Current Flow in the OFF Time of a Switching Power Supply


I am having a difficult time picturing the flow of current and the role of the capacitor during the OFF time of a buck converter. Here is my understanding so far. During the ON time the magnetic field of the inductor grows and positive charge is being stored on the top plate of the capacitor as well as current being delivered to the load. The load sees a somewhat smooth but ramping voltage because the capacitor is resisting a change in voltage by sucking some current to charge up.

When the switch is OFF, the polarity reverses, and the collapsing magnetic field continues to supply current to the load. Here is where I can't visualize how current is flowing through the flywheel loop - I picture the charged capacitor with the positive charge on the top plate and the negative charge on the bottom plate like the picture below:

Capacitor Charge

Now how does the positive charge supplied by the inductor flow through the capacitor, through the diode, and back to the negative side of the inductor when there is a dielectric blocking it? Additionally, how is the current supplied to the load during this OFF period? Does the capacitor supply current to the load in tandem with the collapsing magnetic field, or is it either the inductor or the capacitor that is supplying current to the load? If the voltage is decreasing during this OFF time based on that classic zig-zag output shape, then it seems to me that at least the capacitor is definitely supplying current to the load.

Why should this post be closed?


1 answer


It's not clear whether you are asking about what the capacitor does in a buck converter, or how a capacitor works internally. I'll therefore go with:

I am having a difficult time picturing the flow of current and the role of the capacitor during the OFF time of a buck converter.

At this level, the internal details of the capacitor are irrelevant. It is simply a component which stores charge proportional to the voltage on it. The capacitance is the proportionality constant.

Your confusion seems to be about the basic operation of a buck converter. To talk about that, we need to define it. Here is a basic buck converter:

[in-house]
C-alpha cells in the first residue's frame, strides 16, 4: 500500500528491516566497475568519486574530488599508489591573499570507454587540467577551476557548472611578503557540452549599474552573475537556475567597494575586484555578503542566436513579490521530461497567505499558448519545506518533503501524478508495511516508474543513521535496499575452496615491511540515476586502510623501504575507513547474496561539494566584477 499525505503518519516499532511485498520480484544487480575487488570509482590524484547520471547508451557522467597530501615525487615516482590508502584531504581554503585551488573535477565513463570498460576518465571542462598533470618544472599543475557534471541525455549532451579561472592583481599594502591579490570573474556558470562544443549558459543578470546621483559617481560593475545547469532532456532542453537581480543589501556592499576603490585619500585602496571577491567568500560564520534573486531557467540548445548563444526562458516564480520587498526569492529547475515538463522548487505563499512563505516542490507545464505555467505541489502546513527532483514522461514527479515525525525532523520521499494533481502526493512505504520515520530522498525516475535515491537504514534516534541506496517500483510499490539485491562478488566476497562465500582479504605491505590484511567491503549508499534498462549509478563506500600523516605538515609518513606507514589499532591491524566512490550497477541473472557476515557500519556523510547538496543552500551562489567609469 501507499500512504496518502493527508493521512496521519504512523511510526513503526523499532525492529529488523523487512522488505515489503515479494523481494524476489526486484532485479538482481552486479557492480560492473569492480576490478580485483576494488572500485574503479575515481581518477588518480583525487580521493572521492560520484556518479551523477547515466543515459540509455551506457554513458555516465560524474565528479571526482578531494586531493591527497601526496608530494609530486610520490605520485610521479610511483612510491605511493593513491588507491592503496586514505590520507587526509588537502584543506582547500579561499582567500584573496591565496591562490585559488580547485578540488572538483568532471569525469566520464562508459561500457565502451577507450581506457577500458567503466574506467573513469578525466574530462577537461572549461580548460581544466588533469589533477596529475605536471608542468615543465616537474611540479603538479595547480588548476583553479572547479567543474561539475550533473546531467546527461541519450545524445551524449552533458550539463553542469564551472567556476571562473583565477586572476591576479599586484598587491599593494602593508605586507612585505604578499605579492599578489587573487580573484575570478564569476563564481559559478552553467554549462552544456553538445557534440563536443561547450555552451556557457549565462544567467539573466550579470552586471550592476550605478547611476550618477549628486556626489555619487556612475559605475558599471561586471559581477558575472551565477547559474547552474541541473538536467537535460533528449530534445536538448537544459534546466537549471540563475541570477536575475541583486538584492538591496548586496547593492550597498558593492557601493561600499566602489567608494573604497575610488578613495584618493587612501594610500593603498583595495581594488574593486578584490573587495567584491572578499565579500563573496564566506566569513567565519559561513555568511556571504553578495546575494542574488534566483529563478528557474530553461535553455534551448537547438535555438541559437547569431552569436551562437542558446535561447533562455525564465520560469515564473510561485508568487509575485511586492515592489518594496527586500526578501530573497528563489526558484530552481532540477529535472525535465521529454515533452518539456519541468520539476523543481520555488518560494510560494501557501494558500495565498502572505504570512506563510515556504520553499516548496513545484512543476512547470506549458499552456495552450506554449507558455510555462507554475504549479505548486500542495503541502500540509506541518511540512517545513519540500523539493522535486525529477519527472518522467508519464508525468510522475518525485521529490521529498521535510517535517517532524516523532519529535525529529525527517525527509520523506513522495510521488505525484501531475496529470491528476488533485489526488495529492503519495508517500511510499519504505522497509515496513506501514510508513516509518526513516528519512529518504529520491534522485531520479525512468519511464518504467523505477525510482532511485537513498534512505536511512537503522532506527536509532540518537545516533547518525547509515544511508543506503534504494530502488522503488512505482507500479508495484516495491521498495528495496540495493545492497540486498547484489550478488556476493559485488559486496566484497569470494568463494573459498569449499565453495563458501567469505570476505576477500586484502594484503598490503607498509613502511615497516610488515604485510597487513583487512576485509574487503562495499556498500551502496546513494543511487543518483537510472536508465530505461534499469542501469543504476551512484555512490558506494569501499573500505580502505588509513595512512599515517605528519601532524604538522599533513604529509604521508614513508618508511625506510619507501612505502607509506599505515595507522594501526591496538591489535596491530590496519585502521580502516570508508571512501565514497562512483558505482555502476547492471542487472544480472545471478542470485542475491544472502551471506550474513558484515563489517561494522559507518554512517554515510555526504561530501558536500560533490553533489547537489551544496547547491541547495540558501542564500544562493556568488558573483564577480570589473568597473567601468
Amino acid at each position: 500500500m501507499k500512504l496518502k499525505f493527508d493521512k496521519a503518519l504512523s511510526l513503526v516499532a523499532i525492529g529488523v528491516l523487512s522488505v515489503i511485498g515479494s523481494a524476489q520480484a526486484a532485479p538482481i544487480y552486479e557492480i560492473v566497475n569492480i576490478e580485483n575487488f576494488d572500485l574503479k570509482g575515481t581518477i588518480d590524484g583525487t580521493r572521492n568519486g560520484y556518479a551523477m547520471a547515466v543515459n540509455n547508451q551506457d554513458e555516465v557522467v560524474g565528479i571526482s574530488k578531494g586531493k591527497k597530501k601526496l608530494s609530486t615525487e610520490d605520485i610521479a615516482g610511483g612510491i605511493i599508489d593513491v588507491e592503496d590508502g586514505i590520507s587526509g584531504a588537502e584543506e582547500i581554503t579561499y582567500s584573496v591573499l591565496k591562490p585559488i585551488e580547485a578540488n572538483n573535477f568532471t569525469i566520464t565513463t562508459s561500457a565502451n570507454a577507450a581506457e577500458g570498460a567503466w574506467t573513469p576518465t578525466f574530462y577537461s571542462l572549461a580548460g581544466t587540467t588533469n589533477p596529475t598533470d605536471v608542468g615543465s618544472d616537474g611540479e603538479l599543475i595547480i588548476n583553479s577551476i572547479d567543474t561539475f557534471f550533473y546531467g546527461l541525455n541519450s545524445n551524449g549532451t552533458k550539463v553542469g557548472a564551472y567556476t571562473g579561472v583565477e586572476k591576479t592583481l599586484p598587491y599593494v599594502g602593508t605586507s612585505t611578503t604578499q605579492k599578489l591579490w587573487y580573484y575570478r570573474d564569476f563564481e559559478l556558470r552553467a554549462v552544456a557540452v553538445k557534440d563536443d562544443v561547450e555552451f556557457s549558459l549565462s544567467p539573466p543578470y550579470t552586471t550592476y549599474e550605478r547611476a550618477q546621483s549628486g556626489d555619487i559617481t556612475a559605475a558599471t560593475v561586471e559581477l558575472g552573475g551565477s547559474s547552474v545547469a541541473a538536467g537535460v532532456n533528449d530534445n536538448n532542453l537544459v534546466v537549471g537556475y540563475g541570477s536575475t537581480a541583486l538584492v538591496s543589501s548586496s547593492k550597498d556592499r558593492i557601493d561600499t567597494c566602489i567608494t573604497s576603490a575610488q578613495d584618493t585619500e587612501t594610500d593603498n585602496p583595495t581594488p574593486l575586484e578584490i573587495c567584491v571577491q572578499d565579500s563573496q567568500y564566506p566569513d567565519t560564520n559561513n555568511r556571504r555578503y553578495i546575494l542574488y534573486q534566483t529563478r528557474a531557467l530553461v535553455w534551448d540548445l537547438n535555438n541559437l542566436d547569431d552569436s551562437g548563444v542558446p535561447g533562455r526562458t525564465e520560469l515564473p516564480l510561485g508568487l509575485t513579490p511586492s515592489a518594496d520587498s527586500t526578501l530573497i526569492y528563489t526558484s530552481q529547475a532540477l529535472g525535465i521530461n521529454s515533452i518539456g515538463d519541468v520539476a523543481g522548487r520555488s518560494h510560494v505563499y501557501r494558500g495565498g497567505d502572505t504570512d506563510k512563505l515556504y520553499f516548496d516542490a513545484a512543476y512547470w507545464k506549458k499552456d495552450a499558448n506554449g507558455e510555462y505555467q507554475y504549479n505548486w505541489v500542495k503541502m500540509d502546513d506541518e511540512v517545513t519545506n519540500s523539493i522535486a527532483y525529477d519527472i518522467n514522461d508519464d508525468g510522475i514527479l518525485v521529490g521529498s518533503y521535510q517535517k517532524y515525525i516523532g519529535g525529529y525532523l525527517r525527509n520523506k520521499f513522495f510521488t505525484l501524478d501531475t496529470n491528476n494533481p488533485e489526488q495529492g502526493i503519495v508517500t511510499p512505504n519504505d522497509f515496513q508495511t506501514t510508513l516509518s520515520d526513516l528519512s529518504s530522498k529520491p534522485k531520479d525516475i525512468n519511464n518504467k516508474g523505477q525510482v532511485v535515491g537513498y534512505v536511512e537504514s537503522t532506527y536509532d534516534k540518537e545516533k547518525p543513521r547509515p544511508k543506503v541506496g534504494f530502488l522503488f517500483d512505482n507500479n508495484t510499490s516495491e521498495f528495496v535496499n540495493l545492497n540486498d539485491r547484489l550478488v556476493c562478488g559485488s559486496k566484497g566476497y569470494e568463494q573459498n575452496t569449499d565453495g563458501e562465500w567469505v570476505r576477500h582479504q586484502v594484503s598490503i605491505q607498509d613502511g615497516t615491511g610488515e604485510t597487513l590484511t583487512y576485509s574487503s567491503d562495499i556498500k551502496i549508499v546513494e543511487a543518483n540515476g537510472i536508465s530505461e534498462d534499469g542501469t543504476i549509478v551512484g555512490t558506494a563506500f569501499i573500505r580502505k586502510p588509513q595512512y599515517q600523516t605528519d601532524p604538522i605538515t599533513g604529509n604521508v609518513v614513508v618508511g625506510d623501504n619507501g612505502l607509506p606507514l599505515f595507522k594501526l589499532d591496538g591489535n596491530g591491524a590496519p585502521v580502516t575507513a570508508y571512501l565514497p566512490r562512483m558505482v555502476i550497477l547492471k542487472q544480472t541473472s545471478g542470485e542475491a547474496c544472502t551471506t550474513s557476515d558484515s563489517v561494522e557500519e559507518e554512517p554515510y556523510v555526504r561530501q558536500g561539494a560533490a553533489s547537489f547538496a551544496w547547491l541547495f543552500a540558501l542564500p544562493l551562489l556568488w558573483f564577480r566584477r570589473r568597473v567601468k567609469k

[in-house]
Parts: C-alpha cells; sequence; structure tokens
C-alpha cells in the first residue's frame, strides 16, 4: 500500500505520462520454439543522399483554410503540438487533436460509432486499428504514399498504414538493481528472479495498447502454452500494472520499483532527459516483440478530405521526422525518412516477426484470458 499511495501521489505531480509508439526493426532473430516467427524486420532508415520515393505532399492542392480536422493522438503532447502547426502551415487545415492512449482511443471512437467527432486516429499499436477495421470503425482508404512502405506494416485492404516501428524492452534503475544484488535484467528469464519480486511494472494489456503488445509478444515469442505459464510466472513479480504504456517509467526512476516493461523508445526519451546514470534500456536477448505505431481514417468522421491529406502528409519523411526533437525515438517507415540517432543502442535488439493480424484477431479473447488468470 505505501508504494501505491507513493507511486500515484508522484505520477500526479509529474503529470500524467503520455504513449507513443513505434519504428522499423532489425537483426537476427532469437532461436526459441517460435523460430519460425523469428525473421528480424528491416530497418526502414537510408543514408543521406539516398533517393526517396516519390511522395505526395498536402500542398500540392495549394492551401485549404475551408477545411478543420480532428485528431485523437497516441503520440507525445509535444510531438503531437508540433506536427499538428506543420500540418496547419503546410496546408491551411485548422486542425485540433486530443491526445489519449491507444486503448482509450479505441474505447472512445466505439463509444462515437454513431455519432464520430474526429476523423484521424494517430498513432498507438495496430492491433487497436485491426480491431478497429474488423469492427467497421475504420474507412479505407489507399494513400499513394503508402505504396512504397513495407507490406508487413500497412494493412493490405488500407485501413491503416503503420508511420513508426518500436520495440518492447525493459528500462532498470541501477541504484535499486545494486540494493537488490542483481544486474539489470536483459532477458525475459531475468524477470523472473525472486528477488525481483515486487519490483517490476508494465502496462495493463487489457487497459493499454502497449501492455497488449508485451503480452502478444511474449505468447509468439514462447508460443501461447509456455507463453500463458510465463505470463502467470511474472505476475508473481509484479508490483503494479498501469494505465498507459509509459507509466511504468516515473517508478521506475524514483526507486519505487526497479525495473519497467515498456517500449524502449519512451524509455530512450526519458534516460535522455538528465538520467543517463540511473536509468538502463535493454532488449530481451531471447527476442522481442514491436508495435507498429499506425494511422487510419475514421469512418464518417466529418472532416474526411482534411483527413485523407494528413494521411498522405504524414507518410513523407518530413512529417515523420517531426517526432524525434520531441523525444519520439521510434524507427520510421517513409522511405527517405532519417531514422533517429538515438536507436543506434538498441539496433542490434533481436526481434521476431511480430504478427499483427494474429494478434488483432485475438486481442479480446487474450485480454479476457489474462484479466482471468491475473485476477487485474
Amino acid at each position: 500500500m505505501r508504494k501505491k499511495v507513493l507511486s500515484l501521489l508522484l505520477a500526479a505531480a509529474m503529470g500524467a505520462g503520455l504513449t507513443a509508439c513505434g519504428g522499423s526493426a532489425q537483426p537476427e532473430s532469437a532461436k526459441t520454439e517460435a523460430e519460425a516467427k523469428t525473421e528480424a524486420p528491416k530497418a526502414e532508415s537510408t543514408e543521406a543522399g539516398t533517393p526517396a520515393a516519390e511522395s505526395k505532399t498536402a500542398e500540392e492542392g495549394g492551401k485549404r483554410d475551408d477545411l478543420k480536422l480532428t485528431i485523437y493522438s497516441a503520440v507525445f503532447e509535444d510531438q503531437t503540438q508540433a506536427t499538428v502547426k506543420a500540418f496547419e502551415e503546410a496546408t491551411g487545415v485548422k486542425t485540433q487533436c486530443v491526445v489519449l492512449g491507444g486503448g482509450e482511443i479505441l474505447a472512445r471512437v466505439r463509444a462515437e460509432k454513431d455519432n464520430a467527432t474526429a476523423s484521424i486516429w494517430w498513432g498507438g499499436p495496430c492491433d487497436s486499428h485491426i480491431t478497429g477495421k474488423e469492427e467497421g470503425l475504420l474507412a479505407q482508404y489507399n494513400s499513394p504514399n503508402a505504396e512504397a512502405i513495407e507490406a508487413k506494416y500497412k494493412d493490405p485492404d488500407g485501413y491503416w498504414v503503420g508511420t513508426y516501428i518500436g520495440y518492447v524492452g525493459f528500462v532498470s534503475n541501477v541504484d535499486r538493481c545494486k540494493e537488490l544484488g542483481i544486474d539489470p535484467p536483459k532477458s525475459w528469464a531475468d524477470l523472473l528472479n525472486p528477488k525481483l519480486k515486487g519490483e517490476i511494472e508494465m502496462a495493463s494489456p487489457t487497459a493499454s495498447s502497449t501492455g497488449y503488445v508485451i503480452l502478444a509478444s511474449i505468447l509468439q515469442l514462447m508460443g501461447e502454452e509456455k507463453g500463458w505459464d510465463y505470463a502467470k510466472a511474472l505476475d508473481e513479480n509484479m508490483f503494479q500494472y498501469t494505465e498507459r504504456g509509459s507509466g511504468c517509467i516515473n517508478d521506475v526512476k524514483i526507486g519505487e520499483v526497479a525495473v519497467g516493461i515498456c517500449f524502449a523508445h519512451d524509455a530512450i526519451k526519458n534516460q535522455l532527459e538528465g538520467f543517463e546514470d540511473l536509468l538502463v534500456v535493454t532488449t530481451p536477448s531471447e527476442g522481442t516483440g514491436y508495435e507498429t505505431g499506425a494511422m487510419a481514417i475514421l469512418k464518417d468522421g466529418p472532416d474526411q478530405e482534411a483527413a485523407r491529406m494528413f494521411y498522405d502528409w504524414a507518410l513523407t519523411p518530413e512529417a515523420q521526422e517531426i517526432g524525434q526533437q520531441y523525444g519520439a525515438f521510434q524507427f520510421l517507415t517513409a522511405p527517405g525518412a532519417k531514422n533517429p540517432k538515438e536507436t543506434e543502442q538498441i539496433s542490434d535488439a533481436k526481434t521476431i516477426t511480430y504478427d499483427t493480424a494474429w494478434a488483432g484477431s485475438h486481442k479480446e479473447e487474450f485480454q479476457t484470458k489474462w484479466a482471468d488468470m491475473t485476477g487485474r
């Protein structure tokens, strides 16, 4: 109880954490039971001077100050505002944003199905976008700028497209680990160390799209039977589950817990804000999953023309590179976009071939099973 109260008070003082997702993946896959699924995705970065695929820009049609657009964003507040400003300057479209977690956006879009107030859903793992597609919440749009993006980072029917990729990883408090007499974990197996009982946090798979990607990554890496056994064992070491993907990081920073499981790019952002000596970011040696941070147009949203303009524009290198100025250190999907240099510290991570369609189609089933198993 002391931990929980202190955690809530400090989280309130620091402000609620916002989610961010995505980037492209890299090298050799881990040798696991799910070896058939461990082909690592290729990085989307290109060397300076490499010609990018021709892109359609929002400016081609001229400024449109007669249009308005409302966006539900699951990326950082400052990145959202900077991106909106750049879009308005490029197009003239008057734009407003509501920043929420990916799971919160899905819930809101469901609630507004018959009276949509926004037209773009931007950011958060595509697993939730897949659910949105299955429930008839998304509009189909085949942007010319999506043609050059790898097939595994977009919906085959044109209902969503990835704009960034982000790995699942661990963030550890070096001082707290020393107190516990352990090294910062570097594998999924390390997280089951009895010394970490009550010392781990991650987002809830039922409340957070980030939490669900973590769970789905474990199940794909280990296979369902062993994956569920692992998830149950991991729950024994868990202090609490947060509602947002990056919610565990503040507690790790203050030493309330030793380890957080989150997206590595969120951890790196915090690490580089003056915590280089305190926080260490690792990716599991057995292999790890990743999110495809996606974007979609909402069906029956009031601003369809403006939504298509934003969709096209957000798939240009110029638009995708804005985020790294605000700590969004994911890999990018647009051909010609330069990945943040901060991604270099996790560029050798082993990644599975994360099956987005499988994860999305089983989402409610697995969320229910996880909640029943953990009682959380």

Vout is always a lower voltage than Vin. Let's assume things are up and running in steady operation with a fixed load on Vout. There will be some ripple on Vout at the switching frequency, but that ripple is a small fraction of Vout by design. Even with a resistive load (current proportional to voltage), the Vout load current is essentially constant.

Let's also assume ideal parts for now. The inductor has no series resistance, the diode no forward voltage drop, etc.

The switch is being closed and opened regularly. Let's start the analysis just as the switch closes. At this point, the voltage Vin-Vout is applied across the inductor. By definition of what an inductor does, the current thru it ramps up linearly.

When the switch opens, the same current continues to flow thru the inductor immediately after than was flowing immediately before. This current now flows thru D1. Since D1 is an ideal diode, it has no voltage across it. The top end of the inductor is therefore now held at ground. The net effect is that now -Vout voltage is applied to the inductor. This causes the current thru the inductor to ramp down.

There are two possibilities what happens next, depending on whether the inductor current drops all the way to 0 before the switch closes again or not. If it does, then the converter is running in discontinuous mode, else it is in continuous mode.

Continuous mode

For now, let's assume continuous mode, meaning the inductor current is still flowing when the switch closes again. "Continuous" refers to the inductor current being continuous (never stops).

Now we are back to where we started with the switch closing. The current thru the inductor is a triangle wave. It increases linearly when the switch is closed, and decreases linearly when the switch is open.

Now let's look at the capacitor current. Since this analysis has been of steady operation, the average inductor current, which is half way between the peaks, must be equal to the load current. The capacitor current is the inductor current minus the load current. The load current is essentially constant, so the capacitor current is the same triangle as the inductor current, shifted so that the average is 0.


When the capacitor current is above 0 (the dashed line), the capacitor is being charged up. The current coming out of the inductor exceeds the load current. The capacitor makes up the difference by absorbing the excess. During this time, the voltage on the capacitor increases.

When the capacitor current is below 0, the capacitor is being discharged. The current coming out of the inductor is less than the load current. The capacitor makes up the difference by sourcing the remainder. During this time, the voltage on the capacitor decreases.

The voltage on the capacitor is the integral of the current, by definition of what a capacitor does. Since the current is in linear segments, the voltage is in quadratic segments. The peaks of the voltage waveform are at the current zero crossings.

Discontinuous mode

In discontinuous mode, the inductor current has three phases: Ramp up, ramp down, and zero. However, the basic principle of what the capacitor does is still the same. The average inductor current still matches the load current. The capacitor makes up the instantaneous difference, sourcing current when the inductor current is below the load, and absorbing the excess when the inductor current is above the load.

1 comment

Thank you, this was very clear. ‭jm567‭ about 2 months ago

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